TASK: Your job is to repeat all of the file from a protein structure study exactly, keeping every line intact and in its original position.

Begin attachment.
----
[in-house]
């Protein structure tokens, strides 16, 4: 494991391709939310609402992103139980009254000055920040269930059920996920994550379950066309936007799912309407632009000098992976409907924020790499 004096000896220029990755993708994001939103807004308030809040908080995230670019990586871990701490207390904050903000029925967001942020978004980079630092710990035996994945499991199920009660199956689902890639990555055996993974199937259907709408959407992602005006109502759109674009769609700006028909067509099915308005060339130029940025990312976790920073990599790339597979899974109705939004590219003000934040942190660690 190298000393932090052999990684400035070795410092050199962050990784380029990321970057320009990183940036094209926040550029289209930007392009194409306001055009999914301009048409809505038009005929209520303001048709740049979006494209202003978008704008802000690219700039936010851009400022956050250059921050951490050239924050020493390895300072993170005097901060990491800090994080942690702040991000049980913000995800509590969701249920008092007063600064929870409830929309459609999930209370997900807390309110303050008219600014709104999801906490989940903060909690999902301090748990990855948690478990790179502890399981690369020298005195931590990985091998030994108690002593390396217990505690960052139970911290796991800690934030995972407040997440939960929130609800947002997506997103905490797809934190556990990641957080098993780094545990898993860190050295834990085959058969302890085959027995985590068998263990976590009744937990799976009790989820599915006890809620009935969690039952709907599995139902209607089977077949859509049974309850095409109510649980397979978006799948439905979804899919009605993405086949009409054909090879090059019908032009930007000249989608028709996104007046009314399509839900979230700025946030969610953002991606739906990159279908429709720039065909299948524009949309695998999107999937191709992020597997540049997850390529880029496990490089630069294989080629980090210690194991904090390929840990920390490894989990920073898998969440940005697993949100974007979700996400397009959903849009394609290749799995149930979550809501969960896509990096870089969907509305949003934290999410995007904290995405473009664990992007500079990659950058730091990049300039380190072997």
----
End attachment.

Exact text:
[in-house]
């Protein structure tokens, strides 16, 4: 494991391709939310609402992103139980009254000055920040269930059920996920994550379950066309936007799912309407632009000098992976409907924020790499 004096000896220029990755993708994001939103807004308030809040908080995230670019990586871990701490207390904050903000029925967001942020978004980079630092710990035996994945499991199920009660199956689902890639990555055996993974199937259907709408959407992602005006109502759109674009769609700006028909067509099915308005060339130029940025990312976790920073990599790339597979899974109705939004590219003000934040942190660690 190298000393932090052999990684400035070795410092050199962050990784380029990321970057320009990183940036094209926040550029289209930007392009194409306001055009999914301009048409809505038009005929209520303001048709740049979006494209202003978008704008802000690219700039936010851009400022956050250059921050951490050239924050020493390895300072993170005097901060990491800090994080942690702040991000049980913000995800509590969701249920008092007063600064929870409830929309459609999930209370997900807390309110303050008219600014709104999801906490989940903060909690999902301090748990990855948690478990790179502890399981690369020298005195931590990985091998030994108690002593390396217990505690960052139970911290796991800690934030995972407040997440939960929130609800947002997506997103905490797809934190556990990641957080098993780094545990898993860190050295834990085959058969302890085959027995985590068998263990976590009744937990799976009790989820599915006890809620009935969690039952709907599995139902209607089977077949859509049974309850095409109510649980397979978006799948439905979804899919009605993405086949009409054909090879090059019908032009930007000249989608028709996104007046009314399509839900979230700025946030969610953002991606739906990159279908429709720039065909299948524009949309695998999107999937191709992020597997540049997850390529880029496990490089630069294989080629980090210690194991904090390929840990920390490894989990920073898998969440940005697993949100974007979700996400397009959903849009394609290749799995149930979550809501969960896509990096870089969907509305949003934290999410995007904290995405473009664990992007500079990659950058730091990049300039380190072997």